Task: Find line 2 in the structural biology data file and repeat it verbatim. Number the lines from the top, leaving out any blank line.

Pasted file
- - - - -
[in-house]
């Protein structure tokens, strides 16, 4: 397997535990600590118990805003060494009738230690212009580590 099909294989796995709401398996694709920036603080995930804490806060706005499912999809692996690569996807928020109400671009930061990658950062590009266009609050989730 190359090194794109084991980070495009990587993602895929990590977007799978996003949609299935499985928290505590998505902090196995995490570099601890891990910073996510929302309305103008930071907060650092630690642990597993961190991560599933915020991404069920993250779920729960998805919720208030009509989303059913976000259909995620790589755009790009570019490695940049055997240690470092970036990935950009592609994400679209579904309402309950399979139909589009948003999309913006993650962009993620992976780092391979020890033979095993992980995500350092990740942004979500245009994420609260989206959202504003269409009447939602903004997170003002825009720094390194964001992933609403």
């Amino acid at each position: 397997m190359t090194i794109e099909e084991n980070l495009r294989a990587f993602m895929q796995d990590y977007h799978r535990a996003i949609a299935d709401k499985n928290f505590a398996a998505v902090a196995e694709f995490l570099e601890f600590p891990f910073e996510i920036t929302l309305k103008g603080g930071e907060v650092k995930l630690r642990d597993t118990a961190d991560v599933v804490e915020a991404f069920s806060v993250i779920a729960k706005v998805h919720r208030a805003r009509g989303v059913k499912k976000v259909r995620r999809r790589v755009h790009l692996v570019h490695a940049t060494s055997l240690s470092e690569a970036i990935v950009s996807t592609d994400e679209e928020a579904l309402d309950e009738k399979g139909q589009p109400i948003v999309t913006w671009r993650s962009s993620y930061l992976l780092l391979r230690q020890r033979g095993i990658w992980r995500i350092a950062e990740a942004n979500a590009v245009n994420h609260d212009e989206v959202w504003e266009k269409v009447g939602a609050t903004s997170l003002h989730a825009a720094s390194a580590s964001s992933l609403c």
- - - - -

């Protein structure tokens, strides 16, 4: 397997535990600590118990805003060494009738230690212009580590 099909294989796995709401398996694709920036603080995930804490806060706005499912999809692996690569996807928020109400671009930061990658950062590009266009609050989730 190359090194794109084991980070495009990587993602895929990590977007799978996003949609299935499985928290505590998505902090196995995490570099601890891990910073996510929302309305103008930071907060650092630690642990597993961190991560599933915020991404069920993250779920729960998805919720208030009509989303059913976000259909995620790589755009790009570019490695940049055997240690470092970036990935950009592609994400679209579904309402309950399979139909589009948003999309913006993650962009993620992976780092391979020890033979095993992980995500350092990740942004979500245009994420609260989206959202504003269409009447939602903004997170003002825009720094390194964001992933609403």